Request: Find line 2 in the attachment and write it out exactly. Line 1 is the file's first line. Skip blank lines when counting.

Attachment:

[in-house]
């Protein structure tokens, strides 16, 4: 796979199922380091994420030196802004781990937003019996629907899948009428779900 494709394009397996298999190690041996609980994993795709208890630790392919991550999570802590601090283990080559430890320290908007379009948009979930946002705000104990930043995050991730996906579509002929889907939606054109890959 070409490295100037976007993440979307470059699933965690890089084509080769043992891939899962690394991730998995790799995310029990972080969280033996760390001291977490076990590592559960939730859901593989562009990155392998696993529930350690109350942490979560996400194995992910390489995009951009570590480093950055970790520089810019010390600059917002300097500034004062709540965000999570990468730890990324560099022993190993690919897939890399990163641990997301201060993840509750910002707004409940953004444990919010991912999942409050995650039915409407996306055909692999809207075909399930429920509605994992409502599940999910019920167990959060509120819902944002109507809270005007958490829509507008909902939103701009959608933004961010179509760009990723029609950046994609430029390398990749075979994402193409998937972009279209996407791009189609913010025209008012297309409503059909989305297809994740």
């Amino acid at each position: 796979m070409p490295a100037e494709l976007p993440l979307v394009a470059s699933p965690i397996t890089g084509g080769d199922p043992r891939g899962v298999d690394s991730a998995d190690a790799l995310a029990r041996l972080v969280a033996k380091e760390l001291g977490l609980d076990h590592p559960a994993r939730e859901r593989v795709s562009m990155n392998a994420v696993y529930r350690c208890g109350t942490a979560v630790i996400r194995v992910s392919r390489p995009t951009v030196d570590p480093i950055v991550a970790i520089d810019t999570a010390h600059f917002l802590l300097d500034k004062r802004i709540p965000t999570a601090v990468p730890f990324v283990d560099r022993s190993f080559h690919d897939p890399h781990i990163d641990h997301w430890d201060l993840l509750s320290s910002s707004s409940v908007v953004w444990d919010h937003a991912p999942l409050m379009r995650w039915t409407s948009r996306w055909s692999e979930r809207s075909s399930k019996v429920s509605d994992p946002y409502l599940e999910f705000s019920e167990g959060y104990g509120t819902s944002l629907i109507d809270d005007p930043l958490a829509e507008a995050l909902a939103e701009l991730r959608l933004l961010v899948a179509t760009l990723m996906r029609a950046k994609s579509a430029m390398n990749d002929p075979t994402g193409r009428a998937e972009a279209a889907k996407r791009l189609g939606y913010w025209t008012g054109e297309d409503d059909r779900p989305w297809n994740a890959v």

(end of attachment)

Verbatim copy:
């Protein structure tokens, strides 16, 4: 796979199922380091994420030196802004781990937003019996629907899948009428779900 494709394009397996298999190690041996609980994993795709208890630790392919991550999570802590601090283990080559430890320290908007379009948009979930946002705000104990930043995050991730996906579509002929889907939606054109890959 070409490295100037976007993440979307470059699933965690890089084509080769043992891939899962690394991730998995790799995310029990972080969280033996760390001291977490076990590592559960939730859901593989562009990155392998696993529930350690109350942490979560996400194995992910390489995009951009570590480093950055970790520089810019010390600059917002300097500034004062709540965000999570990468730890990324560099022993190993690919897939890399990163641990997301201060993840509750910002707004409940953004444990919010991912999942409050995650039915409407996306055909692999809207075909399930429920509605994992409502599940999910019920167990959060509120819902944002109507809270005007958490829509507008909902939103701009959608933004961010179509760009990723029609950046994609430029390398990749075979994402193409998937972009279209996407791009189609913010025209008012297309409503059909989305297809994740």